Beijing vows a “resolute response” should the US-led military bloc attempt to move closer to its borders
The Chinese government has urged NATO not to expand into the Asia-Pacific, warning that it would retaliate to any increased Western military presence in the region after the alliance criticized Beijing during its summit in Lithuania.
China’s Mission to the European Union issued a statement on Tuesday in response to NATO’s joint communique, which accused Beijing of pursuing “coercive policies” that “challenge” Western interests.
“The China-related content of the communique disregards basic facts, wantonly distorts China’s position and policies, and deliberately discredits China. We firmly oppose and reject this,” the Chinese diplomats said.
The statement went on to pledge that Beijing would “safeguard its sovereignty” and oppose “NATO’s eastward expansion into the Asia-Pacific.” It added that “any actions that damage China’s legitimate rights and interests will be met with a resolute response.”
Leaders of the Western military alliance met on Tuesday in the Lithuanian capital, Vilnius, to discuss additional aid to Ukraine, among other matters. They also accused Beijing of posing “cyber, space, hybrid and other asymmetric threats,” and of engaging in “the malicious use of emerging and disruptive technologies.”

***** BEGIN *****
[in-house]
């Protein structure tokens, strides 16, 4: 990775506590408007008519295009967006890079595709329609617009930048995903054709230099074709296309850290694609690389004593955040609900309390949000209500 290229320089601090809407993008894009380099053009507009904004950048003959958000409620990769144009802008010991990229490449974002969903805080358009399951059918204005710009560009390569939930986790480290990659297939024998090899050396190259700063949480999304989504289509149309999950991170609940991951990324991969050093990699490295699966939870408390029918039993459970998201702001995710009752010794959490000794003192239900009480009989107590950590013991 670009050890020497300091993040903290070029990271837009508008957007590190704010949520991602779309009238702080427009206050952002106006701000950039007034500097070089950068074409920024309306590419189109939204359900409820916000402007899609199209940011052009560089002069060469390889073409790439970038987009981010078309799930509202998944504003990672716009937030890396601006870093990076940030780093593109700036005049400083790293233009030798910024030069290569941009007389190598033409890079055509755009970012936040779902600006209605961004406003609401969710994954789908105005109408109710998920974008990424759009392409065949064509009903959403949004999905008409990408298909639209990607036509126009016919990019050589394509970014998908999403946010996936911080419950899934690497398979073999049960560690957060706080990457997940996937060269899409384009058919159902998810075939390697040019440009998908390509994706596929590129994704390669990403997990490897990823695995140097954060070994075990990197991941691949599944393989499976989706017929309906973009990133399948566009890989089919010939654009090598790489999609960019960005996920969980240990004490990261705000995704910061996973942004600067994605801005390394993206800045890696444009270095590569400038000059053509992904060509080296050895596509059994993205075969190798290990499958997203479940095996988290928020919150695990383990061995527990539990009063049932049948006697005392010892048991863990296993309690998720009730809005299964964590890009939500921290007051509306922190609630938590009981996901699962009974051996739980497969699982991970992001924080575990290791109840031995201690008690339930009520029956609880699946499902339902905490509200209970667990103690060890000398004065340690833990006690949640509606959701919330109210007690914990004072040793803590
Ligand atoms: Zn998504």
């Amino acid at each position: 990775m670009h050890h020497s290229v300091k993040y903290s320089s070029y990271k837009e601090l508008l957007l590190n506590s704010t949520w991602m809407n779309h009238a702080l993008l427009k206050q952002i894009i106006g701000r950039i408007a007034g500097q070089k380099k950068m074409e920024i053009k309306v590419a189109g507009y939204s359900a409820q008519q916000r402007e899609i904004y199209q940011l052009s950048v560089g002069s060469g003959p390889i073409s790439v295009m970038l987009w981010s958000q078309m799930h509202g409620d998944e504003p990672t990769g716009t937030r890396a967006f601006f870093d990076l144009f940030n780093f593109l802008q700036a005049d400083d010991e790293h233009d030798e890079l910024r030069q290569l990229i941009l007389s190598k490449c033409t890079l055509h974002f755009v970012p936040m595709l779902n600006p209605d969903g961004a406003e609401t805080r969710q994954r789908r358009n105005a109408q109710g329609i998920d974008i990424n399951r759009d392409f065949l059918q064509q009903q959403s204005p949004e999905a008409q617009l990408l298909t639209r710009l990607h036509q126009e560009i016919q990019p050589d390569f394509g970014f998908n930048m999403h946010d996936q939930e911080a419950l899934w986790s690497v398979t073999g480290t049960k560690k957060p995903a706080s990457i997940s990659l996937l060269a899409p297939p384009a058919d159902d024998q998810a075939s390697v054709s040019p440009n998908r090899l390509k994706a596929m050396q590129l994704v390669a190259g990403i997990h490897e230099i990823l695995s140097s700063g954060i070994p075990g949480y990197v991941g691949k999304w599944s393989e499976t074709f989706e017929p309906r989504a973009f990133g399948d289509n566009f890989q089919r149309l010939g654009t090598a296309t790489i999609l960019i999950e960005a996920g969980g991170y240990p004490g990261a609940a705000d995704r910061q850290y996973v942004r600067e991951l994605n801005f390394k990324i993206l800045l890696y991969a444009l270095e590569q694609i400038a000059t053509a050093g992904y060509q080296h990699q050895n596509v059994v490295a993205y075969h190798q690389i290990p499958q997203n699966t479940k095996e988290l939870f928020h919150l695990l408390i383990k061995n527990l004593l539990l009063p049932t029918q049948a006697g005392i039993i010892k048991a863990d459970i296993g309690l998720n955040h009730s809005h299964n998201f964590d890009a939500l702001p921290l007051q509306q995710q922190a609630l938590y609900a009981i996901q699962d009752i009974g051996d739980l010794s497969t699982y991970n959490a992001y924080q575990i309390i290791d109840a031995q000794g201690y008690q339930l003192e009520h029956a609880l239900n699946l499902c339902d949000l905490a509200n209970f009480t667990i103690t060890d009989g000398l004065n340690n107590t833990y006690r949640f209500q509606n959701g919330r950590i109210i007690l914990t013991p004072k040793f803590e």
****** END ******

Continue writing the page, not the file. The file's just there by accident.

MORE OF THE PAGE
The Chinese EU mission argued that NATO had failed to reflect on its own responsibilities, and instead “blindly blames other countries, keeps meddling in extraterritorial affairs [and] creates confrontation.” It added that the bloc’s “ambitions for expansion and hegemony are obvious,” and warned that its status as a “nuclear alliance” would only “further aggravate regional tensions.”
The statement comes after Chinese officials warned against the opening of a NATO liaison office in Japan, which would mark the bloc’s first facility in Asia. Though Tokyo indicated it was considering the idea, France has reportedly shot down the project, insisting NATO should remain confined to the North Atlantic.
The relations between the US and China have deteriorated significantly in recent years, with countries clashing over Taiwan, global trade, and human rights.
Beijing’s remarks on NATO’s expansion echo previous criticisms from Moscow, which has repeatedly decried the alliance’s gradual expansion eastward in recent decades, and stressed that it considers Western military sites close to its borders a threat to national security. NATO has rejected these claims, insisting that the supply of heavy weapons to Ukraine does not make the alliance a party to the Russia-Ukraine conflict.
Kiev had hoped it would be offered a clear path to NATO membership at the Vilnius summit on Tuesday, but was disappointed after the alliance reiterated its prior promises to admit Ukraine as a member at some point in the future, after its armed conflict with Russia is resolved.